Paracetamol

Paracetamol

Paracetamol (Pamol, Panadol) is a medicine to help reduce pain. Too much can be dangerous. Keep all medicines in a locked or latched cupboard.

Key points to remember

  • paracetamol ('Pamol', 'Panadol') is a medicine to help reduce pain
  • your child doesn't need it for fever alone - if your child is miserable because of the fever, you can give paracetamol to make them more comfortable
  • too much paracetamol can be dangerous
  • keep all medicines out of reach of children, in a locked or latched cupboard
  • before each dose, check if it is still needed
  • know the right dose to give and check the strength
  • wait at least 4 hours between doses; give no more than 4 times in 24 hours
  • if someone else has been caring for your child, ask if they have given them paracetamol, how much and when
  • check other medicines given; they may have paracetamol in them

What is paracetamol?

  • paracetamol ('Pamol', 'Panadol') is a medicine to help reduce pain
  • it will not cause drowsiness or cause your child to sleep
  • it can be used for children and babies over 3 months old
  • younger babies must see the doctor

Does my child need it?

  • only give paracetamol if it's necessary
  • fever is a normal response to infection and is not in itself harmful, so you don’t need to give paracetamol for fever alone
  • if your child is miserable because of the fever, you can give paracetamol to make them more comfortable
  • giving babies and children paracetamol before and repeatedly after immunisation just in case they feel unwell is not recommended. There is some evidence that paracetamol may reduce the effectiveness of childhood vaccinations

How long does it take liquid paracetamol to work in children?

It varies between individuals but paracetamol seems to have the maximum effect between 1 ½ and 3 hours after the dose is given. Pain levels and temperature may start to come down before this.

What is the correct dose?

  • the dose depends on your child's weight and the strength of paracetamol
  • always measure doses exactly - ask your pharmacist or nurse for an oral syringe
  • weigh your child, then check the dosing table below
  • check the strength - there are 2 strengths
  • ask the pharmacist, doctor or nurse to show you
Your child's weight 120mg per 5mL 250mg per 5mL
5kg or less Ask doctor Ask doctor
6.5kg 4mL 2mL
8kg 5mL 2.5mL
10kg 6mL 3mL
15kg 9mL 4.5mL
20kg 12mL 6mL
30kg 18mL 9mL
40kg 25mL 12mL

Before every dose

  • check your child to see if they need another dose
  • wait at least 4 hours between doses; give no more than 4 times in 24 hours
  • keep a record of the doses you give your child - check when you gave the last dose, before giving it again

Record of doses given

Child's name:

 

 

Date and time Child's weight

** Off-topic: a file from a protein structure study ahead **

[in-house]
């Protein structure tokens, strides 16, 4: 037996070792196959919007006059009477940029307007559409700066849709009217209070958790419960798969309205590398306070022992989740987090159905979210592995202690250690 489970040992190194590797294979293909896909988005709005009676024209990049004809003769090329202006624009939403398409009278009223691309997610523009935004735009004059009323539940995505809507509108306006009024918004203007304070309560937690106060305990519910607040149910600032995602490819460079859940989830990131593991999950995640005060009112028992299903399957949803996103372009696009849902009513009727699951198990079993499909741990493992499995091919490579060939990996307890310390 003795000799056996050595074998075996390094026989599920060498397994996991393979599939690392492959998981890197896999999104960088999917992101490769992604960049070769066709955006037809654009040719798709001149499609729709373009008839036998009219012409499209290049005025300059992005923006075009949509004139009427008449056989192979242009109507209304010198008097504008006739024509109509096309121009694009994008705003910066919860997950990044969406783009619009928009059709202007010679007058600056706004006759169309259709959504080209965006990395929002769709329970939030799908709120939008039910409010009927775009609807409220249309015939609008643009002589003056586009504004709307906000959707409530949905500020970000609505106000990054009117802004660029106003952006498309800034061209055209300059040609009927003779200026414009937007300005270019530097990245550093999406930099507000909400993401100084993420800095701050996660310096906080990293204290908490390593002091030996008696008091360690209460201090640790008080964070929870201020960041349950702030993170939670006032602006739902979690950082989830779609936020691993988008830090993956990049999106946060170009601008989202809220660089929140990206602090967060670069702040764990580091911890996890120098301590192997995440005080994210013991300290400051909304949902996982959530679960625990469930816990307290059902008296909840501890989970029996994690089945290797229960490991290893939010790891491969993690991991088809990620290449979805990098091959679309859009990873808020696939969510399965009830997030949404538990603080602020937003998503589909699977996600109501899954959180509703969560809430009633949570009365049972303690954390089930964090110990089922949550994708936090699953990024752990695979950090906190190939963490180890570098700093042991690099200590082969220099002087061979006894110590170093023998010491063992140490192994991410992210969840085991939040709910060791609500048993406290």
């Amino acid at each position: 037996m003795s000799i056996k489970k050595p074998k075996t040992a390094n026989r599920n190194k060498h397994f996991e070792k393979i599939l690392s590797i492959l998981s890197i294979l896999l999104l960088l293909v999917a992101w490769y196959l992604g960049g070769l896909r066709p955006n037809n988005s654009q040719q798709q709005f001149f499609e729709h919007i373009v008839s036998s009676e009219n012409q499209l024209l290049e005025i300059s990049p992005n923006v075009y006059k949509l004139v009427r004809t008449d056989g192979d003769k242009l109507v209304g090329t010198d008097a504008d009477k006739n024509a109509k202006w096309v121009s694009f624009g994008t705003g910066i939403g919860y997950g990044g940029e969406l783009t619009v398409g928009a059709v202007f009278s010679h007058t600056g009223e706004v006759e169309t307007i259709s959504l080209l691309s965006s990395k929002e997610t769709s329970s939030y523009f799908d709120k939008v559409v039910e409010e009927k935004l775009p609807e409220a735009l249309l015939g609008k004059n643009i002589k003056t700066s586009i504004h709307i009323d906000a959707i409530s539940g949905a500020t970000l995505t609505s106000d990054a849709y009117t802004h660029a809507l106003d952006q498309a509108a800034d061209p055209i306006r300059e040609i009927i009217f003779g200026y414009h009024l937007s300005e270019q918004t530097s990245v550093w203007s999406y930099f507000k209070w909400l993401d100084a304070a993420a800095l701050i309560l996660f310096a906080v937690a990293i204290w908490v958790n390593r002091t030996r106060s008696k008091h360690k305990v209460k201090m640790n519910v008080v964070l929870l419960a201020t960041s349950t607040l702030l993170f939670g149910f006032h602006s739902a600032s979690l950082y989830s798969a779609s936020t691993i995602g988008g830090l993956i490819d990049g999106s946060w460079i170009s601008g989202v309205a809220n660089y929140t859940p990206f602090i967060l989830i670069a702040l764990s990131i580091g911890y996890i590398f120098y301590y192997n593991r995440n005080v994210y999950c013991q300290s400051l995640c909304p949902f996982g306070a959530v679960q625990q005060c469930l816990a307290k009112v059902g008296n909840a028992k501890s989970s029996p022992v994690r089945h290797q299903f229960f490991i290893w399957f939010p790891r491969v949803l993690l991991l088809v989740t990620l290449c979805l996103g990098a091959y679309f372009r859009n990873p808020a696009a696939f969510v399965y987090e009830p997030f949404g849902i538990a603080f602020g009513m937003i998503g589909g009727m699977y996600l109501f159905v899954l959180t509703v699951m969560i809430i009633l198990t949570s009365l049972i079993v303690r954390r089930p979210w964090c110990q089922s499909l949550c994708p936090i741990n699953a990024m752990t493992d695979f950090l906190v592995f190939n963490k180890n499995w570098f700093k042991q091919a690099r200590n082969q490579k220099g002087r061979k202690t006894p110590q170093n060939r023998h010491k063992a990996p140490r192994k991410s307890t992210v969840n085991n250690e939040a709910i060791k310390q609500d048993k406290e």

Strength
120mg / 5mL or
250mg / 5mL

Dose (mL)
       
       
       
       

Where should I keep paracetamol?

  • keep it in a high place out of reach and out of sight of children
  • store it in a locked or latched cupboard
  • the most common cause of poisoning is by children helping themselves
  • it doesn't need to be chilled so don't keep it in the fridge
  • it should have a child-resistant cap - ask your pharmacist 

What if my child has too much?

  • too much paracetamol can damage your child's liver
  • if your child has had too much, call your doctor, nurse or the Poisons Centre 0800 POISON (0800 764 766) immediately
  • signs of overdose may include feeling sick (nausea), vomiting, diarrhoea, yellow skin or eyes, poor appetite, confusion or extreme sleepiness

Information in other languages

See the Waitemata District Health Board website for paracetamol information in Chinese (PDF, 836KB) and Korean (PDF, 768KB).

Paracetamol leaflet in Chinese (Waitemata District Health Board)

Paracetamol leaflet in Korean (Waitemata District Health Board)

Medsafe New Zealand Medicines and Medical Devices Safety Authority. Information for health professionals. 

Medicines and Healthcare Products Regulatory Agency. UK public assessment report. Liquid paracetamol for children: revised UK dosing instructions have been introduced. November 2011.  [Accessed 10/11/2015]

National Health Service (NHS) Choices. UK. Advice for managing child fever. March 2011.  [Accessed 26/3/2014]

SafeRx (Quality initiative by the Quality Use of Medicines (QUM) Team). Waitemata District Health Board. 2009. Review 2011. Paracetamol – safe prescribing – mind that child!  (PDF, 274KB) [Accessed 10/11/2015]

Our thanks to Waitemata District Health Board for permission to adapt the following leaflet:

Waitemata District Health Board. 2014. Giving paracetamol safely to babies and children (English). (PDF, 1.16MB) [Accessed 29/06/2016]

This page last reviewed 15 April 2014.
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